Jupiter’s red spots in double act

Amateur astronomers could be forgiven for seeing double on Jupiter as the famous Great Red Spot closes in on a colourful rival. A second oval feature is running up against its bigger brother, giving stargazers two red spots to view at once through their backyard telescopes.

Jupiter pictured by Simon Kidd showing its two red spots and moon Io

The spectacle comes just weeks after astronomers reported that one of the giant gaseous planet’s prominent dark belts had disappeared.

The smaller feature – dubbed Red Jr and big enough to swallow the Earth – used to be white. It formed from three oval storms in Jupiter’s atmosphere. Two merged in 1998 and the third was absorbed in 2000 to form a spot labelled Oval BA.

Alert observers noticed that its centre starting to turn red back in 2005 and it became more prominent the following year as it had a previous close encounter with the Great Red Spot. For most of the time, because different bands in Jupiter’s atmosphere rotate at different speeds, the two spots are widely separated. However, they come close together every two years or so, and this has created the present spectacle.

The pair of spots are clearly shown in the accompanying photograph by planetary observer Simon Kidd, of Welwyn, England, taken through his Celestron C14 at his home observatory.

Simon told Skymania: “The two spots are coming quite close to each other so it will be fascinating to watch and see what will happen. Perhaps the smaller spot will fade and lose colour or be deflected by the larger spot. One of the appealing things about astronomy is that one can observe such incredible phenomena from one’s own back garden!”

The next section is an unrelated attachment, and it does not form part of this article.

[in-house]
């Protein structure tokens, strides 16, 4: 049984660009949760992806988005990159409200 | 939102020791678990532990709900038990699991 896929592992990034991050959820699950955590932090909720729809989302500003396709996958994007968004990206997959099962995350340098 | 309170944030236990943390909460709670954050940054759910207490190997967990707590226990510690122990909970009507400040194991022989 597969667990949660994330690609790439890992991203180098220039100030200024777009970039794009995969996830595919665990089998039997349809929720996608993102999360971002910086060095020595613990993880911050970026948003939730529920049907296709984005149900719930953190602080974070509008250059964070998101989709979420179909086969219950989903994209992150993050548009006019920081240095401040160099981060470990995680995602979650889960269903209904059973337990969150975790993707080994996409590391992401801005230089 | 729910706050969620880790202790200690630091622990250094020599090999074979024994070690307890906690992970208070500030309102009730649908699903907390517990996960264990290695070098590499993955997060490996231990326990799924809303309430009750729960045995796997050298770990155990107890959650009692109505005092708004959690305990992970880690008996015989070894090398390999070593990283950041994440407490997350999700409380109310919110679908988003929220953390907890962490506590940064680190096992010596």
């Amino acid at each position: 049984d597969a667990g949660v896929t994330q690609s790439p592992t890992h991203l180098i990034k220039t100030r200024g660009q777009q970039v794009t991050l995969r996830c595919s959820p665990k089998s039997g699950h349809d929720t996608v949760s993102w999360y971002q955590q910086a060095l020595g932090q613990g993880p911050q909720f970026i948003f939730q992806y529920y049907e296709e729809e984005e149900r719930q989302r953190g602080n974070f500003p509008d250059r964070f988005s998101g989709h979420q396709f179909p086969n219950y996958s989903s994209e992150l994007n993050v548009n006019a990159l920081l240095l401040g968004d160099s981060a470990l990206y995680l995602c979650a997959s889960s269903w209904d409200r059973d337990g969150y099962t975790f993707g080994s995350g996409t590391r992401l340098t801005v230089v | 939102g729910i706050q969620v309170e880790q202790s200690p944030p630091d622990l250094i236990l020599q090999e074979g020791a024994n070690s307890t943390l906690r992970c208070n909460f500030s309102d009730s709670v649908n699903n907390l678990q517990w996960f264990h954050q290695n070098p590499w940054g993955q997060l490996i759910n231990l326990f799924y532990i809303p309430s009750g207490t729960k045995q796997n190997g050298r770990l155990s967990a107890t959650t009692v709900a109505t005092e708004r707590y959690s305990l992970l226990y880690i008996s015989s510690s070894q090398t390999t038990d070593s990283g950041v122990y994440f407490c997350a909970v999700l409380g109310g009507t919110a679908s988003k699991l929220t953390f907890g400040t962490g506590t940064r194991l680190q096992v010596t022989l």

Robin Scagell, vice-president of the UK’s Society for Popular Astronomy, commented: “This shows that amateur observers can still play a part in monitoring the planets, even from the UK’s cloudy skies. Amateurs around the world can give virtually 24-hour coverage of Jupiter, but the Hubble Space Telescope only observes it occasionally.”

Jupiter is perfectly placed for observing the double act at the moment, rising late in the evening when it appears the brightest object in the sky apart from the Moon. Because Jupiter rotates in a little under ten hours, the spots are visible to us for around five hours at a time. You can find the optimum times, when the Great Red Spot lies on the planet’s central meridian, at this Sky & Telescope page.

Both red spots are swirling superstorms within which winds blow at around 350mph. The Great Red Spot, which is twice the Earth’s size, has been raging since at least 1831 and an earlier form of it was recorded by Cassini in 1665. Infrared images taken with NASA/ESA’s Hubble Space Telescope indicate that Jupiter’s storms are driven by heat from within the planet.

In May, astronomers were surprised when Jupiter’s South Equatorial Belt, which borders the Great Red Spot and is normally one of two main dark belts on the planet, had completely faded away. Amateur astronomers have also been first to detect impact scars on Jupiter.

• Discover space for yourself and do fun science with a telescope. Here is Skymania’s advice on how to choose a telescope. We also have a guide to the different types of telescope available. Check out our monthly sky guide too!

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